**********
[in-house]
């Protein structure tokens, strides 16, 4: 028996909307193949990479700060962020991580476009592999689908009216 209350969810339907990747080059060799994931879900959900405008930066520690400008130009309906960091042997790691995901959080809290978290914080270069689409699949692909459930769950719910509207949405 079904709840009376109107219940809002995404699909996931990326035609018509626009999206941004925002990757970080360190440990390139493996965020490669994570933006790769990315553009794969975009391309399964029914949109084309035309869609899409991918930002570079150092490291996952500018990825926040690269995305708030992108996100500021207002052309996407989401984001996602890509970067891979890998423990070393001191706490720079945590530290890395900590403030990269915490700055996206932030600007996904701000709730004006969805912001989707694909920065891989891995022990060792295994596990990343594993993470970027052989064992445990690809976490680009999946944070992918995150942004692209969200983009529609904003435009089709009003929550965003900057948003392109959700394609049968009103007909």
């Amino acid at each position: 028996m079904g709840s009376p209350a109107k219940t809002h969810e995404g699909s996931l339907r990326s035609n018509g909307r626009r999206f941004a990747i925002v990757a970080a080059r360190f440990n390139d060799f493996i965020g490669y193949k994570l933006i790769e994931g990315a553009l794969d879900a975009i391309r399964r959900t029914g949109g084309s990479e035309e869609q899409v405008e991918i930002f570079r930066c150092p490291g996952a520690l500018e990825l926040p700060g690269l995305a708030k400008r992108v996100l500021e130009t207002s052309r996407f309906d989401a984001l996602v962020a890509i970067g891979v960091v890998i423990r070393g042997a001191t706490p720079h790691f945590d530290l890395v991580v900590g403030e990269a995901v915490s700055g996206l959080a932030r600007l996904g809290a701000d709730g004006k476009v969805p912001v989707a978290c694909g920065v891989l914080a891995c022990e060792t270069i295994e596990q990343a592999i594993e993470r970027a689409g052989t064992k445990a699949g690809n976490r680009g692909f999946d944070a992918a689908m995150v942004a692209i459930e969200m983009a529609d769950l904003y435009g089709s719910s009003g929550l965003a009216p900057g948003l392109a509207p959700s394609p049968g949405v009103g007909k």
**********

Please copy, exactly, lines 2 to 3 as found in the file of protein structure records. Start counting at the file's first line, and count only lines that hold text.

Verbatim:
């Protein structure tokens, strides 16, 4: 028996909307193949990479700060962020991580476009592999689908009216 209350969810339907990747080059060799994931879900959900405008930066520690400008130009309906960091042997790691995901959080809290978290914080270069689409699949692909459930769950719910509207949405 079904709840009376109107219940809002995404699909996931990326035609018509626009999206941004925002990757970080360190440990390139493996965020490669994570933006790769990315553009794969975009391309399964029914949109084309035309869609899409991918930002570079150092490291996952500018990825926040690269995305708030992108996100500021207002052309996407989401984001996602890509970067891979890998423990070393001191706490720079945590530290890395900590403030990269915490700055996206932030600007996904701000709730004006969805912001989707694909920065891989891995022990060792295994596990990343594993993470970027052989064992445990690809976490680009999946944070992918995150942004692209969200983009529609904003435009089709009003929550965003900057948003392109959700394609049968009103007909």
């Amino acid at each position: 028996m079904g709840s009376p209350a109107k219940t809002h969810e995404g699909s996931l339907r990326s035609n018509g909307r626009r999206f941004a990747i925002v990757a970080a080059r360190f440990n390139d060799f493996i965020g490669y193949k994570l933006i790769e994931g990315a553009l794969d879900a975009i391309r399964r959900t029914g949109g084309s990479e035309e869609q899409v405008e991918i930002f570079r930066c150092p490291g996952a520690l500018e990825l926040p700060g690269l995305a708030k400008r992108v996100l500021e130009t207002s052309r996407f309906d989401a984001l996602v962020a890509i970067g891979v960091v890998i423990r070393g042997a001191t706490p720079h790691f945590d530290l890395v991580v900590g403030e990269a995901v915490s700055g996206l959080a932030r600007l996904g809290a701000d709730g004006k476009v969805p912001v989707a978290c694909g920065v891989l914080a891995c022990e060792t270069i295994e596990q990343a592999i594993e993470r970027a689409g052989t064992k445990a699949g690809n976490r680009g692909f999946d944070a992918a689908m995150v942004a692209i459930e969200m983009a529609d769950l904003y435009g089709s719910s009003g929550l965003a009216p900057g948003l392109a509207p959700s394609p049968g949405v009103g007909k």